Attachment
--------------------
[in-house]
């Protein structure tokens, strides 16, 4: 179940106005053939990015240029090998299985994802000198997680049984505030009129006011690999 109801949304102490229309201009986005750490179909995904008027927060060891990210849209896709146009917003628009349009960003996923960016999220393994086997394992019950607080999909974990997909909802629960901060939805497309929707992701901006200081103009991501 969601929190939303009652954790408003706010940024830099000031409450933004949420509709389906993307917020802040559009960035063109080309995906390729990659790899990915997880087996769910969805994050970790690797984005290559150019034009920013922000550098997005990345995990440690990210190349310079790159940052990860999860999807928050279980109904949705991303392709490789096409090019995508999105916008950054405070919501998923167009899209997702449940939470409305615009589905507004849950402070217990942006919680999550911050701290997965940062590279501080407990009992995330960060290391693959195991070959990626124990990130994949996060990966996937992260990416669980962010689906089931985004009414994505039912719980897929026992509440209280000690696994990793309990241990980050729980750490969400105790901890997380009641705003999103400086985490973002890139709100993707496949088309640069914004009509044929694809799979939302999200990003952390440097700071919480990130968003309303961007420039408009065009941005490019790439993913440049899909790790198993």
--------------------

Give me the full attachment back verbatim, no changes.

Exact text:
[in-house]
């Protein structure tokens, strides 16, 4: 179940106005053939990015240029090998299985994802000198997680049984505030009129006011690999 109801949304102490229309201009986005750490179909995904008027927060060891990210849209896709146009917003628009349009960003996923960016999220393994086997394992019950607080999909974990997909909802629960901060939805497309929707992701901006200081103009991501 969601929190939303009652954790408003706010940024830099000031409450933004949420509709389906993307917020802040559009960035063109080309995906390729990659790899990915997880087996769910969805994050970790690797984005290559150019034009920013922000550098997005990345995990440690990210190349310079790159940052990860999860999807928050279980109904949705991303392709490789096409090019995508999105916008950054405070919501998923167009899209997702449940939470409305615009589905507004849950402070217990942006919680999550911050701290997965940062590279501080407990009992995330960060290391693959195991070959990626124990990130994949996060990966996937992260990416669980962010689906089931985004009414994505039912719980897929026992509440209280000690696994990793309990241990980050729980750490969400105790901890997380009641705003999103400086985490973002890139709100993707496949088309640069914004009509044929694809799979939302999200990003952390440097700071919480990130968003309303961007420039408009065009941005490019790439993913440049899909790790198993």